THE CEMETERY BOYS by Heather Brewer

Screen Shot 2017-11-23 at 6.15.56 PMWhen Stephen’s dad says they’re moving, Stephen knows it’s pointless to argue. They’re broke from paying Mom’s hospital bills, and now the only option left is to live with Stephen’s grandmother in Spencer, a backward small town that’s like something out of The Twilight Zone. Population: 814.

Stephen’s summer starts looking up when he meets punk girl Cara and her charismatic twin brother, Devon. With Cara, he feels safe and understood—and yeah, okay, she’s totally hot. In Devon and his group, he sees a chance at making real friends. Only, as the summer presses on, and harmless nights hanging out in the cemetery take a darker turn, Stephen starts to suspect that Devon is less a friend than a leader. And he might be leading them to a very sinister end…”

The Cemetery Boys is different from what I usually read, but when I read the synopsis (and saw the pretty cover), I couldn’t resist picking it up.

The story is dark and mysterious, and these effects are emphasized well in the initial setup of the book. It has all the perfect ingredients for a spooky story: a small, quiet town where everybody knows everybody and nobody ever leaves, a mysterious tale from the town’s past that everyone seems to believe, and a few mentally unstable parents with chilling messages. Each time a character is introduced, you can almost feel the mysterious tension surrounding them through Brewer’s words. Each resident of Spencer seems to have their own unique story of the town and its history, which creates a puzzle-like effect in which things seem to fall into place. The experience is entirely immersing and leaves you feeling like you’re in the room with the characters, trying to solve the mystery.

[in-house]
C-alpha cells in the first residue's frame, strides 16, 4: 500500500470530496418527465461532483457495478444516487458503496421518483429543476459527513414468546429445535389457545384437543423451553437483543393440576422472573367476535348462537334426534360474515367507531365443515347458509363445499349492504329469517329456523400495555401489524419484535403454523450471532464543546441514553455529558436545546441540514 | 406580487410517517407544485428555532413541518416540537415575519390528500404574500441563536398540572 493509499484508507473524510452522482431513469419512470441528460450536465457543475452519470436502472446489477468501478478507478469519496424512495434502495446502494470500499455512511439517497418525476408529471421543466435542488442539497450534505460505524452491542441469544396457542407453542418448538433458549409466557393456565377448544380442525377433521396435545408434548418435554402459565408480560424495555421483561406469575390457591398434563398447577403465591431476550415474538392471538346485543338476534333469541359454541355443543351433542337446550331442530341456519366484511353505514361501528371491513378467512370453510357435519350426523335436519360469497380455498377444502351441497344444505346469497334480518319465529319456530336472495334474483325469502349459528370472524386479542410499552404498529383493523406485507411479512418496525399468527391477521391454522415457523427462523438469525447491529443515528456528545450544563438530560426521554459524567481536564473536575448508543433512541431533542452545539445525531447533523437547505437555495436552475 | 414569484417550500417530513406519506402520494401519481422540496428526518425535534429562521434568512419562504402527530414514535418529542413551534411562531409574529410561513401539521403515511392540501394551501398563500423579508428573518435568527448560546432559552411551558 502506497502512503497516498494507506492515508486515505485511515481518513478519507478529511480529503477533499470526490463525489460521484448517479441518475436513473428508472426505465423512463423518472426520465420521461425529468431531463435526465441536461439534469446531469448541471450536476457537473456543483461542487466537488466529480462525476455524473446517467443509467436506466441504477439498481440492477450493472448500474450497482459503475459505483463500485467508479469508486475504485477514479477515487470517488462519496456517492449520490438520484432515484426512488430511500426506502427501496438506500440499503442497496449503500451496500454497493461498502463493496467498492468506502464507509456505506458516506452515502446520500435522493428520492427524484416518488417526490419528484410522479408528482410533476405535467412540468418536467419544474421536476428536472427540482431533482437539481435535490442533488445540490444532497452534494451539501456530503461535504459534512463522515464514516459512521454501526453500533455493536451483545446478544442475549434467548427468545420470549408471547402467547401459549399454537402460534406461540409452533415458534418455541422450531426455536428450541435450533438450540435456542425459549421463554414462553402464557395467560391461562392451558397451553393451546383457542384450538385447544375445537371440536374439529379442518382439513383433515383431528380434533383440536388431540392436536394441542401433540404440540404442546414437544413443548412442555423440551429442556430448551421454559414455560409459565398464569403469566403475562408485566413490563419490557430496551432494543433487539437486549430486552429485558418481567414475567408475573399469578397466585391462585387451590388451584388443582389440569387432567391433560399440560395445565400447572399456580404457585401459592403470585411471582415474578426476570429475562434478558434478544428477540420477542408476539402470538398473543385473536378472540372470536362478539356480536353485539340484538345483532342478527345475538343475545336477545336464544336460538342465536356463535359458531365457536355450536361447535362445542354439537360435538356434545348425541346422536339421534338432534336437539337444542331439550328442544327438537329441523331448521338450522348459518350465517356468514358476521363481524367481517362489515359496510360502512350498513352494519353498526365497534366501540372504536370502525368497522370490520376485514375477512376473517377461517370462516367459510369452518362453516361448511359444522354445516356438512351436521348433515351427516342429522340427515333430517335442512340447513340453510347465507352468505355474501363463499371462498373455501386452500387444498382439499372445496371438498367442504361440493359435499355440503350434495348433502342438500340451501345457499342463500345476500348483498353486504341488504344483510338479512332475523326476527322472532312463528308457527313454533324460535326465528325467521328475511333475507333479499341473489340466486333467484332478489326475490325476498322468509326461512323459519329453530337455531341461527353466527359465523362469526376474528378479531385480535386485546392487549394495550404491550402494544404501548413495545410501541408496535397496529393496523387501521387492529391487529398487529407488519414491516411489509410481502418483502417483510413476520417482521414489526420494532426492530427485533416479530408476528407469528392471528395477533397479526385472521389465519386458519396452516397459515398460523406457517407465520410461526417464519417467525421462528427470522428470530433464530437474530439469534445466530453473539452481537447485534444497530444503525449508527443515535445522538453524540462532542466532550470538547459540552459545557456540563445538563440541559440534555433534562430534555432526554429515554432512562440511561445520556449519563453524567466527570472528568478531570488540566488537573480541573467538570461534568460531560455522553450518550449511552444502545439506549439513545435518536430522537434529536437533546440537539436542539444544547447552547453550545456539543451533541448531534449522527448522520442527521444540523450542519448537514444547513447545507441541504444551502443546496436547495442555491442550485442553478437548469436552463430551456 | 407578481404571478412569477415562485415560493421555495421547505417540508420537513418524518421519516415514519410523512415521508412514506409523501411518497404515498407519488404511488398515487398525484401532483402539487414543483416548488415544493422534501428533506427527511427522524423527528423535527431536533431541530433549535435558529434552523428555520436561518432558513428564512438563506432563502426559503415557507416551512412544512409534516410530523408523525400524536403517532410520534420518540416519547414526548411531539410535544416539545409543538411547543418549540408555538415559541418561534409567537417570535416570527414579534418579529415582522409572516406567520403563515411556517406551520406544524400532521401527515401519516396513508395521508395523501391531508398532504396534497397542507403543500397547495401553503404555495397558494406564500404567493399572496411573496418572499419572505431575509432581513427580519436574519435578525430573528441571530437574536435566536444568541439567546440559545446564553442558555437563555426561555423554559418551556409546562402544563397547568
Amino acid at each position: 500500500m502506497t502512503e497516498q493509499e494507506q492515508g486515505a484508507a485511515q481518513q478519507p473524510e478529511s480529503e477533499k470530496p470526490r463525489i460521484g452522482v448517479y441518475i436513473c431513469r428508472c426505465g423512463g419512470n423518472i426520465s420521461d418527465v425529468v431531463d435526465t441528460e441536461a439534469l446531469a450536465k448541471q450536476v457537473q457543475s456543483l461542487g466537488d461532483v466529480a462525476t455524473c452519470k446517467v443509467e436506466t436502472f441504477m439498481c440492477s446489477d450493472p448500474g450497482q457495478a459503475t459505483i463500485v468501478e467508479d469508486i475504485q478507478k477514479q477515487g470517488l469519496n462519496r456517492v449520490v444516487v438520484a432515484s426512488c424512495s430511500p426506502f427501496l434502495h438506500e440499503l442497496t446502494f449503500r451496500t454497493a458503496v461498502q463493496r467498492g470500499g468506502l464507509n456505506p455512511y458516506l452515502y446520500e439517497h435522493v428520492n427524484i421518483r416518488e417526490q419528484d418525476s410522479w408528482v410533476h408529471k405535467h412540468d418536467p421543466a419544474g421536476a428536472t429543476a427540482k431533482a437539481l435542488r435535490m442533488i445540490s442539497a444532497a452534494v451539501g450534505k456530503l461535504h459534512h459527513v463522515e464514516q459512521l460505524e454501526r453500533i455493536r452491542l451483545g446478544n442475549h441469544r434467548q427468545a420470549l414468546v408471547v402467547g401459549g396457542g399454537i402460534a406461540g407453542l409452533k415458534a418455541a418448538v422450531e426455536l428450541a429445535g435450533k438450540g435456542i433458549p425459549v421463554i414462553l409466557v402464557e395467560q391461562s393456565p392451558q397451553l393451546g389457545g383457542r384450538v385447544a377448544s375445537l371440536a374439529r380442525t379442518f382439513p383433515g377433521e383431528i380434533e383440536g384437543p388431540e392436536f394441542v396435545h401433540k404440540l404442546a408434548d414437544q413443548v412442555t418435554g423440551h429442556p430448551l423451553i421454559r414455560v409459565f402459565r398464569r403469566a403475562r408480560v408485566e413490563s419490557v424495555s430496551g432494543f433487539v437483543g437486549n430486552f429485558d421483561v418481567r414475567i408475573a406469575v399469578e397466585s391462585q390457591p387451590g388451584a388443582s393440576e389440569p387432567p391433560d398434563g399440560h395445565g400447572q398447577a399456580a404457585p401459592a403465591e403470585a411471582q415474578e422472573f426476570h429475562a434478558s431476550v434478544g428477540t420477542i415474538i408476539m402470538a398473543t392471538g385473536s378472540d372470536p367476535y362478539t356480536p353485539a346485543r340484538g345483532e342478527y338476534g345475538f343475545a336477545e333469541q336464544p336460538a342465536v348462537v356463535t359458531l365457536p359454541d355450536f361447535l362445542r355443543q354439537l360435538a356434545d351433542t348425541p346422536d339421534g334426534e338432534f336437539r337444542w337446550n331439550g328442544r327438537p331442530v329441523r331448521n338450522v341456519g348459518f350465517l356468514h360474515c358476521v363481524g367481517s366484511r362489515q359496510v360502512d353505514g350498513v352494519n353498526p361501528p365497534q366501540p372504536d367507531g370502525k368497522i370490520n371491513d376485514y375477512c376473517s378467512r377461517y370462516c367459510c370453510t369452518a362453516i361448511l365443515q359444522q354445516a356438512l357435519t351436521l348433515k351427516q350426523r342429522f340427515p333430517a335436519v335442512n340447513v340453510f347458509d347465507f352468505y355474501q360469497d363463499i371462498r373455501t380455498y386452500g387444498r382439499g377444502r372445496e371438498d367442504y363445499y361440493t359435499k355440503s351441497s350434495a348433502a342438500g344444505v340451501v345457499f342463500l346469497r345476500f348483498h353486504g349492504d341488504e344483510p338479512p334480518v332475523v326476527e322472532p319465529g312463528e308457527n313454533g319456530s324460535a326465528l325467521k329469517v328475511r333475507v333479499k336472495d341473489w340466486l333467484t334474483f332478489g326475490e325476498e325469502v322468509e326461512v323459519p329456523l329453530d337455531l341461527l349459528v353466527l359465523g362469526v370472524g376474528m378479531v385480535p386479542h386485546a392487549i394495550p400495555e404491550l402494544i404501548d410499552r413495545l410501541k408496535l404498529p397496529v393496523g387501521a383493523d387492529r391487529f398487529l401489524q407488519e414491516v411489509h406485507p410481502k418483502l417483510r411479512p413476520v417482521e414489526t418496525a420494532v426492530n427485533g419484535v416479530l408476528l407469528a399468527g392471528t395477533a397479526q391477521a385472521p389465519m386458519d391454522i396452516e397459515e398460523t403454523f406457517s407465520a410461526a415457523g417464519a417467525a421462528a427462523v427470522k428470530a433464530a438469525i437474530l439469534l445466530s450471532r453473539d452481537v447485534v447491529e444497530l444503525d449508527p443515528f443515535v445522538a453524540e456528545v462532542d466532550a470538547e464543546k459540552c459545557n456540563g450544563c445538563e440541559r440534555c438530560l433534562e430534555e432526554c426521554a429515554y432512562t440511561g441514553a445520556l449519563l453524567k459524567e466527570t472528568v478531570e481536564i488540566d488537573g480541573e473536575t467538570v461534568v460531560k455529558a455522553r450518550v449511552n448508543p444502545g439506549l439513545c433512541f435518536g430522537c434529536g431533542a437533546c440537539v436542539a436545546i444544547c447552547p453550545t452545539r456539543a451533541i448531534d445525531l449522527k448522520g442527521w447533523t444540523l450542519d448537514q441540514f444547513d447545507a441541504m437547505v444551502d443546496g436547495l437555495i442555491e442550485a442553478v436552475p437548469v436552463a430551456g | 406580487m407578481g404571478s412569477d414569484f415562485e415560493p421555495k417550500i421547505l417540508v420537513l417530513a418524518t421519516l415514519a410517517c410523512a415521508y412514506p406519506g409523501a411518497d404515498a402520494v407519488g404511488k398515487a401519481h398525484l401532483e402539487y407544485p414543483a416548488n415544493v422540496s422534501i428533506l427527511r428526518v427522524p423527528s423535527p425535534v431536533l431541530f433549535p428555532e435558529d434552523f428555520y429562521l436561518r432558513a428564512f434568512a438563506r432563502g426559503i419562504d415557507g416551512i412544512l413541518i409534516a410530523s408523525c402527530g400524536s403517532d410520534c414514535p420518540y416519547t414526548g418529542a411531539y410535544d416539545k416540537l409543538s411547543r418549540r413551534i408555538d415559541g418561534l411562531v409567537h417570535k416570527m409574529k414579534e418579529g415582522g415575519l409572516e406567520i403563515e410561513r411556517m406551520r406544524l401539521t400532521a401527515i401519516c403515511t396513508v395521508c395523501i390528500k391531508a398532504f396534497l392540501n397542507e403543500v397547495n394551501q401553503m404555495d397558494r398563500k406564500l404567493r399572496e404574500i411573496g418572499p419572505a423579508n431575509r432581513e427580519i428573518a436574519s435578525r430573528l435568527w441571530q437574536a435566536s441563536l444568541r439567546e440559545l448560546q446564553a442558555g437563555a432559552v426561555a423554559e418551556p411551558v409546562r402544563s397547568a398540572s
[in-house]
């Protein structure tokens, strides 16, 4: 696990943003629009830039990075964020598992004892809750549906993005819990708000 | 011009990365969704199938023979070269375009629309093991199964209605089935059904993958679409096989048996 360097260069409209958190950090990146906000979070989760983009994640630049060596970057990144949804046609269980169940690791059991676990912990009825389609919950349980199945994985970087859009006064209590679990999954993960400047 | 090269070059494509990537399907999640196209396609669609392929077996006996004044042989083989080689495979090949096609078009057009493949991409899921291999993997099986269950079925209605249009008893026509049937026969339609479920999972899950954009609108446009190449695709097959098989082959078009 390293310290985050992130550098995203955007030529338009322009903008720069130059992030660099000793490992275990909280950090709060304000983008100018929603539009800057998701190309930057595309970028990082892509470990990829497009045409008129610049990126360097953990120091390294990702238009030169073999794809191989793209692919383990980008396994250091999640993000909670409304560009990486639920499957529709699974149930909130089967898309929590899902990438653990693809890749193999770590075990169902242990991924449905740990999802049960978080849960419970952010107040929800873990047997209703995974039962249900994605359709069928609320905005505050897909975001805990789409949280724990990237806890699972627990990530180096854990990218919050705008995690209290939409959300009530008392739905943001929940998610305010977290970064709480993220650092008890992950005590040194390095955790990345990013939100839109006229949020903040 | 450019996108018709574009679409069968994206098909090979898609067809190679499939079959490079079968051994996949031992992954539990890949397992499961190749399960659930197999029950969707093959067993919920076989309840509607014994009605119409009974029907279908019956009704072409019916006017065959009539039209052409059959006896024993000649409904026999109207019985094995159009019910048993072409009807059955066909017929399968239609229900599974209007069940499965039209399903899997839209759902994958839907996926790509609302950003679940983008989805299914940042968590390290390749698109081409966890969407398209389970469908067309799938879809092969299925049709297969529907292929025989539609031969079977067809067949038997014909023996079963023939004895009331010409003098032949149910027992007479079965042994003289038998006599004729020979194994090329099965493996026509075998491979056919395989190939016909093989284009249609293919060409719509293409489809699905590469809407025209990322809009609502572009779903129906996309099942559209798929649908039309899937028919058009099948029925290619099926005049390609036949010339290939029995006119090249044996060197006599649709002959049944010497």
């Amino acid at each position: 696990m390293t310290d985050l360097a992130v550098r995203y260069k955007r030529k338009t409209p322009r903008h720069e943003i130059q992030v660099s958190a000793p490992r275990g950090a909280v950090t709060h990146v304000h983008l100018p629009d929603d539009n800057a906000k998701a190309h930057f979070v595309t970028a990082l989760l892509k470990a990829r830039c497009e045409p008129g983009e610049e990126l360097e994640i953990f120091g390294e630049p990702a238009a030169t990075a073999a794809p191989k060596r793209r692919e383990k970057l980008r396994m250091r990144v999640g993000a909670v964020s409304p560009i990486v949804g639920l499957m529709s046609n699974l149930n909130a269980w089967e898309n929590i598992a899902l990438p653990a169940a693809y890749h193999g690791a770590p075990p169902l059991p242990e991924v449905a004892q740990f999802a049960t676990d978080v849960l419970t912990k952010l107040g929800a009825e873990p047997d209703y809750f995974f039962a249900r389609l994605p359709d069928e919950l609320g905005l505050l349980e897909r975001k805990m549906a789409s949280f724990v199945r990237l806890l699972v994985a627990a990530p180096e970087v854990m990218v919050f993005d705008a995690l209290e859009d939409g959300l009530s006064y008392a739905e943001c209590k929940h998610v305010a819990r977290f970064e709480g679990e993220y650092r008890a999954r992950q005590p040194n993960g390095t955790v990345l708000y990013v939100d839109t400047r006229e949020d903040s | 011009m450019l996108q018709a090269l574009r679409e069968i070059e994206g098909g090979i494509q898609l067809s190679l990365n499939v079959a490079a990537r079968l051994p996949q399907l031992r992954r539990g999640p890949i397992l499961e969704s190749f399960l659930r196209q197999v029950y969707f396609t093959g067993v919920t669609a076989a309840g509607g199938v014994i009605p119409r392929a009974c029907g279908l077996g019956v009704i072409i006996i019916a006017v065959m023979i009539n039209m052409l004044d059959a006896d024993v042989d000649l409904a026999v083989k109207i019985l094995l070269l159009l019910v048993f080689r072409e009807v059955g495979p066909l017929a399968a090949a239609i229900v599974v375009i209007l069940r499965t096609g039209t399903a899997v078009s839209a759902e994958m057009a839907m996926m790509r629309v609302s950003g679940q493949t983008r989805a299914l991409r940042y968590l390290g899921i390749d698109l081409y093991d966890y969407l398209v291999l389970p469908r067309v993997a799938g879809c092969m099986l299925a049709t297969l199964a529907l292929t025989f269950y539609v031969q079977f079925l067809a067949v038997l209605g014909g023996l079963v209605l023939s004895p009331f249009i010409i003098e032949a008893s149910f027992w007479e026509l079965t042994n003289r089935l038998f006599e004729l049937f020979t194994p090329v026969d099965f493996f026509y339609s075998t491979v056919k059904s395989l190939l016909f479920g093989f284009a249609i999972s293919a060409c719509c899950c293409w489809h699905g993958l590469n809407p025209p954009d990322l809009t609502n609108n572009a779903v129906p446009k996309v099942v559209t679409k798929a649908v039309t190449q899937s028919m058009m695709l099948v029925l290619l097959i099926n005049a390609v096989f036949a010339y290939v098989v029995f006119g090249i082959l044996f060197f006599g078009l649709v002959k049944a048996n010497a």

What I loved about this story is that, as I said, it had all the right ingredients for a dark and creepy story, but it also manages to pull them all together in a way that makes sense and keeps the reader interested. Not only do the characters seem to come alive on the page, but the setting descriptions really make you feel what it’s like to live in Spencer. In their small town, kids hang out at the “playground,” which is really the local cemetery, which makes for a few interesting scenes.

When Stephen meets his first friends, a girl named Cara (who may be more than a friend) and her dark, brooding twin brother, they don’t hesitate to share their own creepy Spencer story of a friend who drowned in a refrigerator. Their story sets up the background of the town and the history of the bad things that happen there, even before Stephen discovers the real threat of Spencer—a threat that might put him in more danger than he knows.

The story is full of suspense and betrayal at every turn of the page, and by the end you’ll want to reread the story just to see what clues you missed the first time around. It was surprising and exciting, and a reading experience that was very different for me, since I’m not one to read a lot of creepy mystery stories. I’m definitely glad I picked this one up, because I didn’t expect to enjoy it as much as I did. This is a very quick read at less than 300 pages, so if you are looking for something short and suspenseful, I would recommend The Cemetery Boys.

4.5 Stars

(PS I’m also planning to read The Blood Between Us by the same author, so if you have read it let me know what you thought!)

I’d love to hear what you thought of the book, or what you think I should read next!

Also, be sure to add me on goodreads if you want to see what I’m currently reading!

Happy reading!

Bailey

A SHORT HISTORY OF THE GIRL NEXT DOOR by Jared Reck

A Short History of the Girl Next Door

“Fifteen-year-old Matt Wainwright is in turmoil. He can’t tell his lifelong best friend, Tabby, how he really feels about her; his promising basketball skills are being overshadowed by his attitude on the court, and the only place he feels normal is in English class, where he can express his inner thoughts in quirky poems and essays. Matt is desperately hoping that Tabby will reciprocate his feelings; but then Tabby starts dating Liam Branson, senior basketball star and all-around great guy. Losing Tabby to Branson is bad enough; but, as Matt soon discovers, he’s close to losing everything that matters most to him.